# How can I write math formula in a Stack Overflow question?

I want to ask something that contains a mathematical formula.

How can I write the equation ? Is there a page that shows the syntax ?

I thought there must be some syntax like in Wikipedia or something...

-
See meta.stackoverflow.com/questions/73504/… - but I don't think the syntax is implemented on SO –  ChrisF Jan 28 '11 at 14:52
It's strange that stackoverflow does not support math formulas directly, like MathExchange or CrossValidate. –  qed Sep 1 '13 at 14:30

I'm not sure why Simon deleted his answer, but it was right, you can use the Google Charts API. For example, this:

![foo+bar](https://chart.googleapis.com/chart?cht=tx&chl=foo%2bbar)


becomes:

Edit: Second formula:

-
+1 I (wrongly) thought they couldn't be added as images. –  Gelatin Jan 28 '11 at 15:12
Just to make this complete, an online TEXT editor: codecogs.com/latex/eqneditor.php –  Yochai Timmer Jan 28 '11 at 17:42
This doesn't work well when you have more than 1 formula. –  Yochai Timmer Jan 28 '11 at 19:40
@Yochai I just tried it in an edit; what issue are you having? –  Michael Mrozek Jan 28 '11 at 19:49
tried to put 4 formulas, only the first showed. –  Yochai Timmer Jan 28 '11 at 20:03
I need to substitute ) with %29 to make it work in preview when I type the answer. But even if I do so, it doesn't work when I save it and view it. @YochaiTimmer 's answer works for me. –  Haozhun May 28 '13 at 7:26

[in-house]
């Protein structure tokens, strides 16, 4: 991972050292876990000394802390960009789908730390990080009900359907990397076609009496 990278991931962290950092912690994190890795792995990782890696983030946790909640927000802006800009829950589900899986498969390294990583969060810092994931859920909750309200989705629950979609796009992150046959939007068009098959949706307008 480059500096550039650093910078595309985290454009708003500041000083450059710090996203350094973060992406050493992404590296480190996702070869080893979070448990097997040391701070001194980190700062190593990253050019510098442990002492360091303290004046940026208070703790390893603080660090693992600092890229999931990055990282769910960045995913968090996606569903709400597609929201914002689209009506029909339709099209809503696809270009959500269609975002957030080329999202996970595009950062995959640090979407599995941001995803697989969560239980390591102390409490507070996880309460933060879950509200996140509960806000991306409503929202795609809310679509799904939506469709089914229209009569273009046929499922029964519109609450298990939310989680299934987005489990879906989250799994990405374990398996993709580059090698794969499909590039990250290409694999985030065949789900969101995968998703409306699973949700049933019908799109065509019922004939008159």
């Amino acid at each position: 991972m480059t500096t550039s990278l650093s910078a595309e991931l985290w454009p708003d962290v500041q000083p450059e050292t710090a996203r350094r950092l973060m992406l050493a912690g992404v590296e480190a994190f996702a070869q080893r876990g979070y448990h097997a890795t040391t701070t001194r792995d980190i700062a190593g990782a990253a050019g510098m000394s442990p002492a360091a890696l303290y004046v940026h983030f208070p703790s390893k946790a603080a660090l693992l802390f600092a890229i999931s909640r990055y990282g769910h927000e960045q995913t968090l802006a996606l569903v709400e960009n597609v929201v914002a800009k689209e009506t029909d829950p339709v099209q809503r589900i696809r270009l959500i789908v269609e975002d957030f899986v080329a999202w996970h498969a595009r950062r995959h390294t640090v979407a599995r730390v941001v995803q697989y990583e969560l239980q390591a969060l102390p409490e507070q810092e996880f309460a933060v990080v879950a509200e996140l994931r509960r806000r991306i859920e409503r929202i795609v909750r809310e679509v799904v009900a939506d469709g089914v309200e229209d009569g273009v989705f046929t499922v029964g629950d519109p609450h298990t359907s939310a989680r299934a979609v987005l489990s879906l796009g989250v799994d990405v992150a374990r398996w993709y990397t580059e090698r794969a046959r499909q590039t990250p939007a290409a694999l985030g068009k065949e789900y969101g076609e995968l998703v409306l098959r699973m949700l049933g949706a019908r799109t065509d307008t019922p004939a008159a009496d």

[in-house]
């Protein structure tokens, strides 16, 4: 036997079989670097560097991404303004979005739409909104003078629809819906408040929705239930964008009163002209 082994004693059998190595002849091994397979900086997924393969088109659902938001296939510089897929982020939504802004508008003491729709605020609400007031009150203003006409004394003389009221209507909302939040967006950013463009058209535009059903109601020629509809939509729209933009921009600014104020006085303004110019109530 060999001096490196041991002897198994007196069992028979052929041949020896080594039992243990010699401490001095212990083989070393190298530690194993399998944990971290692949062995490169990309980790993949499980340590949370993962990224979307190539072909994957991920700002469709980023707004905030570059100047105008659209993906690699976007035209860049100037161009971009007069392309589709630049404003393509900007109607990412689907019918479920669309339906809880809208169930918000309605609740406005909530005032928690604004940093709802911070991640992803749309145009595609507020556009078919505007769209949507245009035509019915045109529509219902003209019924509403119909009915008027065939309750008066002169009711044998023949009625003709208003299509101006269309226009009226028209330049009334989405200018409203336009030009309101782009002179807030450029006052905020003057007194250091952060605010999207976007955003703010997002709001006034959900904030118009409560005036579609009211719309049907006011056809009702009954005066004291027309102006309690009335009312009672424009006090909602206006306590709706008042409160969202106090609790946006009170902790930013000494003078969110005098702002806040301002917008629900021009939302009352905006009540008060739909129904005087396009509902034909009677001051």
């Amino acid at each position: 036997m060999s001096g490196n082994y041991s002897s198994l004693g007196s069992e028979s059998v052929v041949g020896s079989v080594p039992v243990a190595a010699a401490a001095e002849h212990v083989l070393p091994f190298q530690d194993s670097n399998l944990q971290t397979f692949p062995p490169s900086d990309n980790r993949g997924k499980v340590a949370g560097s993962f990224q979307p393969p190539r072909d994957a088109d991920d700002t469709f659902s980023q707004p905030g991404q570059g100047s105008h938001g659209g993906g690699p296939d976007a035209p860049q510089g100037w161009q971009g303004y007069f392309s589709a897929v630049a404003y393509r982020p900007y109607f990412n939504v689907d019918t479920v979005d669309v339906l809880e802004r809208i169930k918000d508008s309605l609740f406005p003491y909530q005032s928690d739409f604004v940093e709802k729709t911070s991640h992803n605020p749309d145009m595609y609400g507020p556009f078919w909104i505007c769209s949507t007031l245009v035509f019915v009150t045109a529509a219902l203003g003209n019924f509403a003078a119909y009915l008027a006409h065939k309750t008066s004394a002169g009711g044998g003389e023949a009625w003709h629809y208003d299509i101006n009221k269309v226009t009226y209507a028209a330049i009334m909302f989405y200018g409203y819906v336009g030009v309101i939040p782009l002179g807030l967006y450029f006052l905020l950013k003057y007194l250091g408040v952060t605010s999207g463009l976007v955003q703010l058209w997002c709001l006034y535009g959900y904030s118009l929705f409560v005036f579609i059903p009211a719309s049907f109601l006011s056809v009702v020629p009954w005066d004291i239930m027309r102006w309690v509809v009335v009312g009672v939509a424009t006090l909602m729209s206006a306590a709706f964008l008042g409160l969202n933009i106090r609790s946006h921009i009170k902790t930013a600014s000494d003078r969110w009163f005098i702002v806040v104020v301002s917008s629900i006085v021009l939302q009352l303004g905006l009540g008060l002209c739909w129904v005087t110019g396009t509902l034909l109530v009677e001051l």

Ok, best combination I found is doing something like what Michael suggested.
But it's easier to reference the link at the bottom.
So, go to this site: Online LaTex Equation Editor
Create your formula. Use this site and encode it for URL safety: URL Encoder/Decoder

Then reference it to your post:

This is a formula ![formula][1]
Another formula: ![another][2]



It will show like this:

This is a formula

Another formula:

-
Unfortunately, the result is not as good as directly from LaTeX... –  brimborium Aug 10 '12 at 10:26
+1 I was having trouble getting this to work using chart.googleapis.com although I was able to get this work using the URL encoded link from codecogs just fine. I was using it for this answer, any idea why? –  Shafik Yaghmour Nov 30 '13 at 4:35

LaTeX Phrases

Physics Stack Exchange uses MathJax to render LaTeX. You can use single dollar signs to delimit inline equations, and double dollars for blocks:

The Gamma function satisfying $\Gamma(n) = (n-1)!\quad\forall n\in\mathbb N$ is via through the Euler integral

$$\Gamma(z) = \int_0^\infty t^{z-1}e^{-t}dt\,.$$

And you'll see the resutls as:

To create Latex phrase go to online Latex Equation Edittor

This is topic oriented. It definitely works in Physics and Maths Exchange

-